Land Ahoy - Day 18 12/5.2014

Mon 12 May 2014 20:41
09:46.668S 138:03.468W
Talk about extremes, after the swimming Genoa incident the wind started dropping on a daily basis, to keep the boat going every sail appeared inlcuding the good old Spinnaker, this was effective until after 2 days the wind almost disappeared, our speed was dropping and all that gain over the first, fast 10 days was rapidly being lost.  We tried a whole variety of sail configurations, including the Spinnaker poled out but other than rigging up a huge fan at the back the only option was the engine, so Day 14 the engine went on and we motor sailed for 5 hours to hopefully meet some wind and charge the batteries.  Syd was'nt idle over the 3 no wind days as the generator decided not to start on Day 13, it had obviously felt ignored and wanted some attention, luckily the problem was just a wire to terminal fracture and it was sorted quickly and back in action.  Also, the water maker had a first trial at sea and performed excellently so Syd was in buoyant mood (other than the no wind issue!).  Right on cue the wind decided to start blowing again, we started to race along - a combination of strong wind and flat seas, but soon the seas started building.  By Day 15 we were in the middle of some very nasty squalls and most of them contained gusts of up to 25 knots or more, Syd had a total drenching one night,  I managed to time that for his watch!  So by the end of Day 16 we had 2 reefs in the mainsail and a reefed Genoa and were battling with slowing the boat down, as at times she was careering on at 9-10 knots!  Seas were big and nasty. Yesterday the nasty weather seemed to be moving on and the wind became more predictable again, back to it blowing direct from behind or on the Port side, so sails constantly changing from Wing on Wing to Broad Reach.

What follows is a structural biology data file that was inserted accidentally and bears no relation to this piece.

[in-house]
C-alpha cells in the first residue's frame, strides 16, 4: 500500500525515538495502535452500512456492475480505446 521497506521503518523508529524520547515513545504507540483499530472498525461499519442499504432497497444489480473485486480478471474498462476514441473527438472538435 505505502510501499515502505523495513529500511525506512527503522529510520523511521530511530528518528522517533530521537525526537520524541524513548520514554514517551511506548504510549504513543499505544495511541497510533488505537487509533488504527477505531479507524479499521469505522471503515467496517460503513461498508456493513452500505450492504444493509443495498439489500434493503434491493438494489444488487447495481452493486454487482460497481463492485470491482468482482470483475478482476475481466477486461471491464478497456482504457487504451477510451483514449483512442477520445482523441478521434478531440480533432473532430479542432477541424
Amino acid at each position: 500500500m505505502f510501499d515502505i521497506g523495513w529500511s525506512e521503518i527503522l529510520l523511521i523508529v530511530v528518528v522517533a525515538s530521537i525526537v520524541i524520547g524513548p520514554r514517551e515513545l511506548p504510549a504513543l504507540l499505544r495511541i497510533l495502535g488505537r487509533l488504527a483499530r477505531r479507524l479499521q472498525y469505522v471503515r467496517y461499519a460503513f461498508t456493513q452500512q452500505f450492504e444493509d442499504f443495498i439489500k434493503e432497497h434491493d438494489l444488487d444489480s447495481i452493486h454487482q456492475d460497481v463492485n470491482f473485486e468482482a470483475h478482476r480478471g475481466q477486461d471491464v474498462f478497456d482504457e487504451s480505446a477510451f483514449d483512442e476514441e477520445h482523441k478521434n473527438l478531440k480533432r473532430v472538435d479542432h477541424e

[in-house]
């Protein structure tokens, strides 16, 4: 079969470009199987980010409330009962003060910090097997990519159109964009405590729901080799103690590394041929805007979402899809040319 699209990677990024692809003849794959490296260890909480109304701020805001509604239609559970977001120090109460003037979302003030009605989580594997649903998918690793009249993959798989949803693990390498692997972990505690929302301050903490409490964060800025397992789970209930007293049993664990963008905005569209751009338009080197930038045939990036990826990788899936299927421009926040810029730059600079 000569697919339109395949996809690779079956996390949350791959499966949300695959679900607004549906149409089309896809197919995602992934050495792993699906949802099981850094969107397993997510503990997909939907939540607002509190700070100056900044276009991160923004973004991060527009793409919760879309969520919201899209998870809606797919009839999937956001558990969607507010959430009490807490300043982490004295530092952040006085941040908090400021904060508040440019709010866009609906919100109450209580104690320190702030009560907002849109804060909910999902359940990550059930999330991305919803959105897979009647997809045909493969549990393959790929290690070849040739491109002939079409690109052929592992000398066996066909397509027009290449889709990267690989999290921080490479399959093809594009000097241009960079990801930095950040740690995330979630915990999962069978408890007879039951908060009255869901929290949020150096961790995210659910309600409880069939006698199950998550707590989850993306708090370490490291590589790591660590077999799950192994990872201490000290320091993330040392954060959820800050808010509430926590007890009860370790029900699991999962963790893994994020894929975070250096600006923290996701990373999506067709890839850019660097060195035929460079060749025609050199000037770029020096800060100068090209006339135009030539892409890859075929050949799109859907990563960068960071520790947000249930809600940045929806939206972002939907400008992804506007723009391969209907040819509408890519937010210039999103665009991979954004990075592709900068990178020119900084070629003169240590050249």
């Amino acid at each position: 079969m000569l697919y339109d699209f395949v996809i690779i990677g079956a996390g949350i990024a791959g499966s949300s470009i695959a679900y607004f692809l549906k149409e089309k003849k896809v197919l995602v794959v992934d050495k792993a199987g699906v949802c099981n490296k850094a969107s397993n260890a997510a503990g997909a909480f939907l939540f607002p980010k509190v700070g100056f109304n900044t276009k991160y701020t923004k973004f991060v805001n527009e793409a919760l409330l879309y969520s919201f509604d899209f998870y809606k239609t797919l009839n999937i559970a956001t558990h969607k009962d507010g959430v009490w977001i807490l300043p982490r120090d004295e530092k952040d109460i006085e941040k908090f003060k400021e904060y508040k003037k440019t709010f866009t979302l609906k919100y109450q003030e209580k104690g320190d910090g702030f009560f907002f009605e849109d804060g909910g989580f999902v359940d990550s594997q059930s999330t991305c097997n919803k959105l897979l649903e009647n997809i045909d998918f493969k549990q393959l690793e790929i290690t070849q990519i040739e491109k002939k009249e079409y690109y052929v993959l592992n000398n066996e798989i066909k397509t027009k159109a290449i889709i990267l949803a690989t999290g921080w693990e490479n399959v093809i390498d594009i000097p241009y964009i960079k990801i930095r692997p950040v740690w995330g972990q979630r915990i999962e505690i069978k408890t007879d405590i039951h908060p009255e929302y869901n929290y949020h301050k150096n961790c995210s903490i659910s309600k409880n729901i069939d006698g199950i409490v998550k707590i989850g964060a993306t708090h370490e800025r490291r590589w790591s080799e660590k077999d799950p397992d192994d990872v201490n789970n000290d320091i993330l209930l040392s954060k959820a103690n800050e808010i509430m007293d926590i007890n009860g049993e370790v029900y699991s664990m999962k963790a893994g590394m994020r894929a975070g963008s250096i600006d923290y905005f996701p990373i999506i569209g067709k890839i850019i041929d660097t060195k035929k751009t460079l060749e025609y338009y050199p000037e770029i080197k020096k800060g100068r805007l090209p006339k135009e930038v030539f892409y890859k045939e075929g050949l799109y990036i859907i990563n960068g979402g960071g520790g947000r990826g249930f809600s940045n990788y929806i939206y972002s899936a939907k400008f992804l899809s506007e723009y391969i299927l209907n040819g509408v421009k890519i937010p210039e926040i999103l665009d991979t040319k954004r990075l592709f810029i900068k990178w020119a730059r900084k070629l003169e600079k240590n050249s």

On the fishing front things have taken a dive, once the live bait stopped committing suicide on the deck and the only option for fishing was the collection of lures Syd the fisherman has acquired, he decided to use his 'piece de resistance' the grossly overpriced cedarwood plug - this was recommended by 2 'experienced fishermen' in Panama, basically it is a rather uninteresting looking piece of wood in the shape of a torpedo with a silver end.  Out it went as a last desperate measure - no obvious bites all day and at sundown we reeled it in and it had vanished!  The wire that it was attached to had been neatly sawn through so a rather large fish had decided it looked pretty tasty and I would think is now not feeling too great!  This put Syd into a big depression and for 2 days he would not fish, now we have one line out but no fish - lucky we were'nt relying on feeding ourselves off the well stocked Ocean during our voyage! 
Day 18 dawned and we are 60 miles from land and very much looking forward to our first sighting later today.  As usual we are due to arrive in the middle of the night but we have decided to go into a sheltered bay on the next island to Hiva Oa, Tahuata.  Reason being our main casualty is sails, the main reason for the twin Genoas was to avoid too much stress on the mainsail (which is soon to be another candidate for the British Museum!).  During vigorous reefing several mast sliders have detached themselves from the mast and the attachment point for reef number 2 on the sail has pulled off so if we can get the sail down carefully somewhere sheltered hoepfully some of these bits can be salvaged and we can get the Turin Shroud back up and give the poor old mainsail a break and hopefully do a better repair job in Tahiti.
We are both ready for a break and celebratory drink or 6.  Things may be getting to us, Syd has been heard singing 99 Red Balloons - very worrying and I have reverted to a medley of Proclaimers greatest hits, including If I could walk 500 miles and I could walk 500 more . . . . . . . . . . . . . .Oh dear, far too long at sea!!!!!!!